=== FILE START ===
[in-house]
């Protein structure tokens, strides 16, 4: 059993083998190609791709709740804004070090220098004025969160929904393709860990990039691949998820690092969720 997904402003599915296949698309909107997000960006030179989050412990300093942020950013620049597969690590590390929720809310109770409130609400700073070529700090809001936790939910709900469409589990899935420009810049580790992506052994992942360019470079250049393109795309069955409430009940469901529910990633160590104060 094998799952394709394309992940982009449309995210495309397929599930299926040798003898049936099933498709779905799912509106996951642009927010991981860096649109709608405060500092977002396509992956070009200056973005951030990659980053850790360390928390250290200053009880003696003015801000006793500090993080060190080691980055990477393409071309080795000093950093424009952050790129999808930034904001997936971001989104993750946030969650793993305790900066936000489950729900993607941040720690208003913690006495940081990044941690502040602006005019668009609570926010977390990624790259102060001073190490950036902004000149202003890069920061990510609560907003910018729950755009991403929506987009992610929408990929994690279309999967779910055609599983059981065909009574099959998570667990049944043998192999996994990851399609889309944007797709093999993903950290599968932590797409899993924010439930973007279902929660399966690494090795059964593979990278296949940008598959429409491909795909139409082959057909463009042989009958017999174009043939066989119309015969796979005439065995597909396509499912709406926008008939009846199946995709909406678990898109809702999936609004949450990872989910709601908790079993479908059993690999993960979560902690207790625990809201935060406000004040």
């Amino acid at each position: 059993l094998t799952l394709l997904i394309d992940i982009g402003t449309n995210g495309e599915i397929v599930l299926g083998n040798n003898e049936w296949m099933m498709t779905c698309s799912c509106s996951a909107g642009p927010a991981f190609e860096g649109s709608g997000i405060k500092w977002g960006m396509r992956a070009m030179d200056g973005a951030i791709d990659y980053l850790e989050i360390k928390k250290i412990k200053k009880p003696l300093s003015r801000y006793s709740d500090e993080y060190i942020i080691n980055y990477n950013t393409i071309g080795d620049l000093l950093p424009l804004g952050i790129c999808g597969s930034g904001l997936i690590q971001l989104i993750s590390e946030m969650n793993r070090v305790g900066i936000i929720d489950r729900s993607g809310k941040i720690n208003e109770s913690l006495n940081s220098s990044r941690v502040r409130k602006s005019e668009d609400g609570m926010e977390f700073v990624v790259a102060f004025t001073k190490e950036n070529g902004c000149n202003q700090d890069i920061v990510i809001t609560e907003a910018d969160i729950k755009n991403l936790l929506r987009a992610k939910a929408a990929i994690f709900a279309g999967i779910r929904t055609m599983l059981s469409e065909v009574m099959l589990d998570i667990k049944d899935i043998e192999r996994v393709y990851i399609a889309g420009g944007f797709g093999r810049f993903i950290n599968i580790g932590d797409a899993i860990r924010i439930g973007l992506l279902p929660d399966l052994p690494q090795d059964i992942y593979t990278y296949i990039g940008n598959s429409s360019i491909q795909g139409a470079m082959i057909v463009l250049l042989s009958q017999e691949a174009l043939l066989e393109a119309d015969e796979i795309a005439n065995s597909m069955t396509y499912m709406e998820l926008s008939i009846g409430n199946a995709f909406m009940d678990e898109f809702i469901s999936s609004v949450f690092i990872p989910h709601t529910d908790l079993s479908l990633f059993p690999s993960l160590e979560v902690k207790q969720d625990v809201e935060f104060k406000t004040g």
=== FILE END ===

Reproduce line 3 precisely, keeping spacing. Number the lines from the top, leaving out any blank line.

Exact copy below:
């Amino acid at each position: 059993l094998t799952l394709l997904i394309d992940i982009g402003t449309n995210g495309e599915i397929v599930l299926g083998n040798n003898e049936w296949m099933m498709t779905c698309s799912c509106s996951a909107g642009p927010a991981f190609e860096g649109s709608g997000i405060k500092w977002g960006m396509r992956a070009m030179d200056g973005a951030i791709d990659y980053l850790e989050i360390k928390k250290i412990k200053k009880p003696l300093s003015r801000y006793s709740d500090e993080y060190i942020i080691n980055y990477n950013t393409i071309g080795d620049l000093l950093p424009l804004g952050i790129c999808g597969s930034g904001l997936i690590q971001l989104i993750s590390e946030m969650n793993r070090v305790g900066i936000i929720d489950r729900s993607g809310k941040i720690n208003e109770s913690l006495n940081s220098s990044r941690v502040r409130k602006s005019e668009d609400g609570m926010e977390f700073v990624v790259a102060f004025t001073k190490e950036n070529g902004c000149n202003q700090d890069i920061v990510i809001t609560e907003a910018d969160i729950k755009n991403l936790l929506r987009a992610k939910a929408a990929i994690f709900a279309g999967i779910r929904t055609m599983l059981s469409e065909v009574m099959l589990d998570i667990k049944d899935i043998e192999r996994v393709y990851i399609a889309g420009g944007f797709g093999r810049f993903i950290n599968i580790g932590d797409a899993i860990r924010i439930g973007l992506l279902p929660d399966l052994p690494q090795d059964i992942y593979t990278y296949i990039g940008n598959s429409s360019i491909q795909g139409a470079m082959i057909v463009l250049l042989s009958q017999e691949a174009l043939l066989e393109a119309d015969e796979i795309a005439n065995s597909m069955t396509y499912m709406e998820l926008s008939i009846g409430n199946a995709f909406m009940d678990e898109f809702i469901s999936s609004v949450f690092i990872p989910h709601t529910d908790l079993s479908l990633f059993p690999s993960l160590e979560v902690k207790q969720d625990v809201e935060f104060k406000t004040g």